What are the Main Principles of Disaster Preparedness?

Disasters may not be totally avoidable—particularly natural disasters—but we can reduce their impact through proper disaster preparedness.

Cities, state governments, utility companies and commercial businesses can improve their resilience to disasters with the right risk management and disaster preparedness strategies. Utility companies in particular need to think ahead because of the common weather events that often interrupt vital services such as electricity.

Disaster preparedness can be approached methodically and strategically. By taking a step-by-step approach, disaster preparedness can be more successful.

The Four Phases of Disaster Preparedness

One common model for disaster preparedness involves four phases. These are the phases that every organization and entity will typically go through in relation to disasters. The phases are mitigation, preparation or preparedness, response and recovery. (Some models also add a first preliminary step, which is prevention.) Here is a look at the four main phases of disaster preparedness:

Disaster Preparedness Phase 1: Mitigation

As mentioned above, some models for disaster preparedness include an initial separate step called “prevention,” but in our view, mitigation also includes prevention. The idea is to prevent emergencies if possible and proactively mitigate their impact.

Mitigation needs to happen not only before the disaster takes place, but long before the disaster is on its way. It is not “mitigation” to scramble to prepare once you know a hurricane is barreling down on your building. Rather, mitigation is about the strategies and plans that are put into place well before hurricane season.

Disaster Preparedness Phase 2: Preparation (Preparedness)

Phase 2 of disaster preparedness is all about taking action on the mitigation strategies to get the organization or entity prepared for the potential or coming emergency.

Certainly, there can be a fine line between mitigation and preparedness, but preparation may be seen as being more expedient to an actual threat. For example, if your utility company has a plan to proactively remove hazardous trees prior to hurricane season, that might be filed under “mitigation.” If the utility company is actively removing tree branches that are at risk of falling on power lines because a hurricane is forecasted to hit the area, that’s better filed under preparedness.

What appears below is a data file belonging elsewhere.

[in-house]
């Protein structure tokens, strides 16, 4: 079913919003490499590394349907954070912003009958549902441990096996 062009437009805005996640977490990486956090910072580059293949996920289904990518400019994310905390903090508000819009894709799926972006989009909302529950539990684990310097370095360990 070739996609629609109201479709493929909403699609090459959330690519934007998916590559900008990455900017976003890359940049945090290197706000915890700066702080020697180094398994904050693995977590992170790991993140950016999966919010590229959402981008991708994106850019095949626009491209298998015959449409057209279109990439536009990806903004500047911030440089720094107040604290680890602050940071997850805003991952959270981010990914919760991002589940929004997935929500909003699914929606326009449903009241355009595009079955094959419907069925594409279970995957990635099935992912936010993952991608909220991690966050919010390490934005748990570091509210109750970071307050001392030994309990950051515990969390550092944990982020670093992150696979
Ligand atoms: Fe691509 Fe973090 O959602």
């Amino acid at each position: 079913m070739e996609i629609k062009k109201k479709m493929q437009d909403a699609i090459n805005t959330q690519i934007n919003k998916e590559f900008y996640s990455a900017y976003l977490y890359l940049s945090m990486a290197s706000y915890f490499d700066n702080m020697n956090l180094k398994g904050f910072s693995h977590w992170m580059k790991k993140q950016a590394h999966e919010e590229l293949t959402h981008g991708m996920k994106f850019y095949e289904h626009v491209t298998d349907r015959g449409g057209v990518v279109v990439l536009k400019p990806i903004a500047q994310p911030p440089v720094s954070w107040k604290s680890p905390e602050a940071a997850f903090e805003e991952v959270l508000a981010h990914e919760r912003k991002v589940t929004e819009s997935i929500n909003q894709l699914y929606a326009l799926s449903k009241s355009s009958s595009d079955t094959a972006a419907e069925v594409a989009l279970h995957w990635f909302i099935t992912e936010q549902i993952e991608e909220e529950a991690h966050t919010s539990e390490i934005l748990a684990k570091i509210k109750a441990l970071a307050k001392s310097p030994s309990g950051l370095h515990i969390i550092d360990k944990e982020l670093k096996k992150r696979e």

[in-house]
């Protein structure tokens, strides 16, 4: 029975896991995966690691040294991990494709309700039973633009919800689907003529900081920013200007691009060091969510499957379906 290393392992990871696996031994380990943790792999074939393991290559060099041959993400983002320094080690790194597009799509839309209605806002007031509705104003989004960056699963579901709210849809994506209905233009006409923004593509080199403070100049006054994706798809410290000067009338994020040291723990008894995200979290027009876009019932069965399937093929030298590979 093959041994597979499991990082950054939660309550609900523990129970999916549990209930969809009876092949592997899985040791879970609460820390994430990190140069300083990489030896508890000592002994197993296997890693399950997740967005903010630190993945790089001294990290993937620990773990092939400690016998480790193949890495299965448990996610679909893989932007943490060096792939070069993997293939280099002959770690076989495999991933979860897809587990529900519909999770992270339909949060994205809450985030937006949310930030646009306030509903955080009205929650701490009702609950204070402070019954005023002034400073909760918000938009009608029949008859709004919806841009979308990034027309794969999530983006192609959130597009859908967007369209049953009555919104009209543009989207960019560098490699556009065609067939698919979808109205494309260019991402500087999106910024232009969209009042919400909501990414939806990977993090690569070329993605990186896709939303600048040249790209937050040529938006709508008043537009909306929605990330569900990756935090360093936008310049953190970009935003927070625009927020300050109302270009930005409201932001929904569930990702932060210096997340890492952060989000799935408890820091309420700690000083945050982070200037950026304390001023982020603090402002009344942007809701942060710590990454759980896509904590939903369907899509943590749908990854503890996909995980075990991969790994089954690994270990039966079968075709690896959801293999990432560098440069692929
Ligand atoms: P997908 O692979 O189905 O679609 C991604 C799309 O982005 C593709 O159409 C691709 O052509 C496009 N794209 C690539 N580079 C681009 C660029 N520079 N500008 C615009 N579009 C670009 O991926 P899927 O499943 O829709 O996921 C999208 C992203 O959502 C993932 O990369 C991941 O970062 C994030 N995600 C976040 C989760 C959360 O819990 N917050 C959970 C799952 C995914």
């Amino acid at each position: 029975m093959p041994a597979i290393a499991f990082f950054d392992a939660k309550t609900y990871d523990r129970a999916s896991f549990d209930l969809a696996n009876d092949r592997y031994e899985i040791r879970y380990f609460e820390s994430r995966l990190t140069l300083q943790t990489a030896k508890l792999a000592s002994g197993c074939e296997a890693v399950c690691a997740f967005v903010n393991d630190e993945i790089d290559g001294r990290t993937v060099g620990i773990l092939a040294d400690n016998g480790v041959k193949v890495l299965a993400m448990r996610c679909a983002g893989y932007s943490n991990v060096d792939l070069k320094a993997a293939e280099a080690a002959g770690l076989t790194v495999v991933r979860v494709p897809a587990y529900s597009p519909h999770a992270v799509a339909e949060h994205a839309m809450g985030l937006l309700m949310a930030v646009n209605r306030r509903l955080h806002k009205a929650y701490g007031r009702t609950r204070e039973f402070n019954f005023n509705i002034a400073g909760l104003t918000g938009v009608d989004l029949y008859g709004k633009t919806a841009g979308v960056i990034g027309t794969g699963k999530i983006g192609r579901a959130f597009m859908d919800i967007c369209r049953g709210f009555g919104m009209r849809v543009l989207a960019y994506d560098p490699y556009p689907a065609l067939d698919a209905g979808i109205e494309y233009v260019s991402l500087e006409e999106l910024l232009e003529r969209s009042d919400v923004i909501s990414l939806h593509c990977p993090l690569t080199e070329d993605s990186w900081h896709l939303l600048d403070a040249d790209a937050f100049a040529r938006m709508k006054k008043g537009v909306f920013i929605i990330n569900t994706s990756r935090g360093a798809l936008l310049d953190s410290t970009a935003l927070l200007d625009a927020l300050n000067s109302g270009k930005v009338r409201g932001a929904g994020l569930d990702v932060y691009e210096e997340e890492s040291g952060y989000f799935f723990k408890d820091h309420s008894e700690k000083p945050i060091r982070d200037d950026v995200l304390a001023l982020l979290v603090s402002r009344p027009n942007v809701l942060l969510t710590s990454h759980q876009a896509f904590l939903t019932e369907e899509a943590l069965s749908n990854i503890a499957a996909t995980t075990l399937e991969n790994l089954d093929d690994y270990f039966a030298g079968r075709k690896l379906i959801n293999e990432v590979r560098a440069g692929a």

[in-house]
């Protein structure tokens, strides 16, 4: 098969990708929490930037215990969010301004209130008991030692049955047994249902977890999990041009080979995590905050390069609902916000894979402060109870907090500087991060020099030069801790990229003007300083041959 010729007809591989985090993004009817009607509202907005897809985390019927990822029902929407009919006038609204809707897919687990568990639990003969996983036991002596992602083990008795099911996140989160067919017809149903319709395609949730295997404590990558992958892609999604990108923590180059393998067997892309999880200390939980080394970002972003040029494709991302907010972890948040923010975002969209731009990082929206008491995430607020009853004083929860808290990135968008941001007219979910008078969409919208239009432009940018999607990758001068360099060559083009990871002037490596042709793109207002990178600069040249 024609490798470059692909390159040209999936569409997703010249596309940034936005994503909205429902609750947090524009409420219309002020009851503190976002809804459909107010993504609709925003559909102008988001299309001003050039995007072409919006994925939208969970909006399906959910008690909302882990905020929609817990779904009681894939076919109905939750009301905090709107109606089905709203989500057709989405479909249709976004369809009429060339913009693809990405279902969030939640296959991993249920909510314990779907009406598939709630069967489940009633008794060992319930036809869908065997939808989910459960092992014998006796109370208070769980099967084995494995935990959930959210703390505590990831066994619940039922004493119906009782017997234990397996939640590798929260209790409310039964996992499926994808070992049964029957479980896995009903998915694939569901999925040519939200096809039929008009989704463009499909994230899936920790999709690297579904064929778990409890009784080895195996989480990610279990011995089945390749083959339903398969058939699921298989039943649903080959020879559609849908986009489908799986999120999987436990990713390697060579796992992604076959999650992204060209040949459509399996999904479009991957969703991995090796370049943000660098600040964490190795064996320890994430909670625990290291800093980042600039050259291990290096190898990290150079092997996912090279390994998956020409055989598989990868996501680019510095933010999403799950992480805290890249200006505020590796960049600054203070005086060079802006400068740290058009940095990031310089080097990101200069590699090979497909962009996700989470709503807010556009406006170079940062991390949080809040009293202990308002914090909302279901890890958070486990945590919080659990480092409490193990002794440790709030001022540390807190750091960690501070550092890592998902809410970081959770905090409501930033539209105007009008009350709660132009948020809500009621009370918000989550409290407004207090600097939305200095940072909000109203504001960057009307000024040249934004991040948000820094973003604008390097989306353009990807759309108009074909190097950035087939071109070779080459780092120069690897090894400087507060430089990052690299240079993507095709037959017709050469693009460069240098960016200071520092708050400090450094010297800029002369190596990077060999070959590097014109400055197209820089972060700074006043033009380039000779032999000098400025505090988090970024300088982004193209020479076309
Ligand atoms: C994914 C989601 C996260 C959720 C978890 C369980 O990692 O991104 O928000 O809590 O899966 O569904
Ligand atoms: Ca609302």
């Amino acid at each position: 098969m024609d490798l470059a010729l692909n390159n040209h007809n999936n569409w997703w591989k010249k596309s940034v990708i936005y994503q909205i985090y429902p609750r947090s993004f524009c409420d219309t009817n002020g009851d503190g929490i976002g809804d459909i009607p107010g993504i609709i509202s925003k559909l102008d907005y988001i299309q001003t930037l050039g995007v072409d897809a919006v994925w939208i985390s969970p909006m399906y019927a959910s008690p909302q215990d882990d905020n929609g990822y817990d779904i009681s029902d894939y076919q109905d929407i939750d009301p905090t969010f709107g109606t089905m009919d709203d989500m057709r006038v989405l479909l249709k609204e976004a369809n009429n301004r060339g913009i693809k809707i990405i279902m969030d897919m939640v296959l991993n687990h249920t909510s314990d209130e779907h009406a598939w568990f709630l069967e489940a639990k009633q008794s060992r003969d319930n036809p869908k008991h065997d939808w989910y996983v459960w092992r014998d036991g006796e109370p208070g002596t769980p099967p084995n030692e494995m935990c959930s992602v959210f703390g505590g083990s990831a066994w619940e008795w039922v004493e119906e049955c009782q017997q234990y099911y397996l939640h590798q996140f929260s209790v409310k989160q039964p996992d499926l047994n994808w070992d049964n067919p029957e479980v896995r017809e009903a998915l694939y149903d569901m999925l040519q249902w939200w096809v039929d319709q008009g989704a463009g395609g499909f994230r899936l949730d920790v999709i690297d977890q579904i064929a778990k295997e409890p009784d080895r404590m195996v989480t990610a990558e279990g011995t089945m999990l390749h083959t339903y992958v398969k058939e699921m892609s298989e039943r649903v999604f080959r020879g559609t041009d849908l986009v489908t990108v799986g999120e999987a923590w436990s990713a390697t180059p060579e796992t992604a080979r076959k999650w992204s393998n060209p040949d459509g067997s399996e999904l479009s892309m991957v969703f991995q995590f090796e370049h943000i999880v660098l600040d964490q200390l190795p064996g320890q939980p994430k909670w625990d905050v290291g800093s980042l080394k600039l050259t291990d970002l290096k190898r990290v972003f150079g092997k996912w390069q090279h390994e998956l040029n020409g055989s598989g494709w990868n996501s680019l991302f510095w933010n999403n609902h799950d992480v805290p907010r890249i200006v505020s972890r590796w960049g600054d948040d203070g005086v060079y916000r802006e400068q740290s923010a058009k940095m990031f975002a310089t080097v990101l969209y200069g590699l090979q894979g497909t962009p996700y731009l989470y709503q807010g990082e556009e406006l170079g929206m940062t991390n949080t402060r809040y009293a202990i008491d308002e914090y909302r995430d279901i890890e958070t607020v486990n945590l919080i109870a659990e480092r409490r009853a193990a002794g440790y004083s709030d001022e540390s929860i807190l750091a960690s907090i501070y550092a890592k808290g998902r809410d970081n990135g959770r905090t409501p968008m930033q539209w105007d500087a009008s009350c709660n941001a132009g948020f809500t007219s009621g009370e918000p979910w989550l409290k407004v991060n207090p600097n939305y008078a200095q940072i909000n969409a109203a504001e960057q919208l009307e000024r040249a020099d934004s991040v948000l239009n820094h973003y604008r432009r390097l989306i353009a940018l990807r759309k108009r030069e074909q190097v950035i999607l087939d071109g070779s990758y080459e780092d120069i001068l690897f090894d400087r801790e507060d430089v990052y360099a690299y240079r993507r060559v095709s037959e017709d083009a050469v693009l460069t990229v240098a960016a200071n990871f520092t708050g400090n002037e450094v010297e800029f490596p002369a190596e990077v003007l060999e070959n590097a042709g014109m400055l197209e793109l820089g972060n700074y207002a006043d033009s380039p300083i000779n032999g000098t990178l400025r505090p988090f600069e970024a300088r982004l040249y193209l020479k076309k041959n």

Disaster Preparedness Phase 3: Response

Phase 3 of disaster preparedness falls after the major event has taken place. In effect, it’s more about how well-prepared you were, because the preparation period is now over! The response phase is all about how an organization deals with the immediate aftermath of a major disaster such as a fire, tornado, snowstorm or hurricane.

For utility companies, a major part of the response after a natural disaster will likely be tree clearing. Trees will need to be cleared from power lines and roads, which is where a tree service provider like Townsend Tree comes in.

Disaster Preparedness Phase 4: Recovery

After the disaster has hit and following the immediate aftermath, the recovery phase occurs. This is the period of time in which rebuilding happens after a disaster. The immediate risks and urgency of the response phase has passed, and things have calmed down, but there is still a lot of work to do to rebuild.

The recovery phase can be a long phase and run anywhere from six months to a year or even more. During the recovery phase, it is often a good idea to start working on phase 1 again, mitigation, and start planning ahead for the next disaster.

Utility Companies and Natural Disasters

More and more, it seems like a week doesn’t go by without another natural disaster occurring in the United States. We seem to go seamlessly from blizzards to fire season to hurricane season to floods to tornadoes these days.

Utility companies in particular are perpetually under the gun to keep services up and running despite the continuous bad weather.

One of the most common problems with a natural disaster, but one that can also be easily mitigated, is the issue of trees. Trees burn, ice up, collapse after a flood and blow down in tornadoes and hurricanes. Unfortunately, trees are also very common around power lines that are necessary for electrical services. But one of the easiest ways to mitigate damage from a disaster is simply through proper tree management. Trees that are well maintained and pruned around power lines will be less likely to cause problems during a windy thunderstorm or snowstorm.

Of course, no amount of tree pruning is going to stop a category five hurricane from blowing a tree completely down. Nor will many trees be able to survive an EF5 wedge tornado. But some of these events can also be mitigated through proactive assessment of trees to remove old, damaged and diseased trees that might be more likely to blow away during high wind events.
We can’t live without trees, nor would we want to, so making sure that the trees that grace our streets are healthy and secure is one of the best ways to reduce damage from a major environmental disaster.

Better Disaster Preparedness with a Quality Tree Service Provider

Townsend Tree is a tree service provider with a stellar track record in disaster preparedness and disaster recovery. With innovative technology and knowledgeable personnel, we offer the best in vegetation management, power line clearance and storm damage relief. Our hazard tree program involves a proactive inventory of potentially dangerous trees that are at risk of downing power lines and damaging people and property.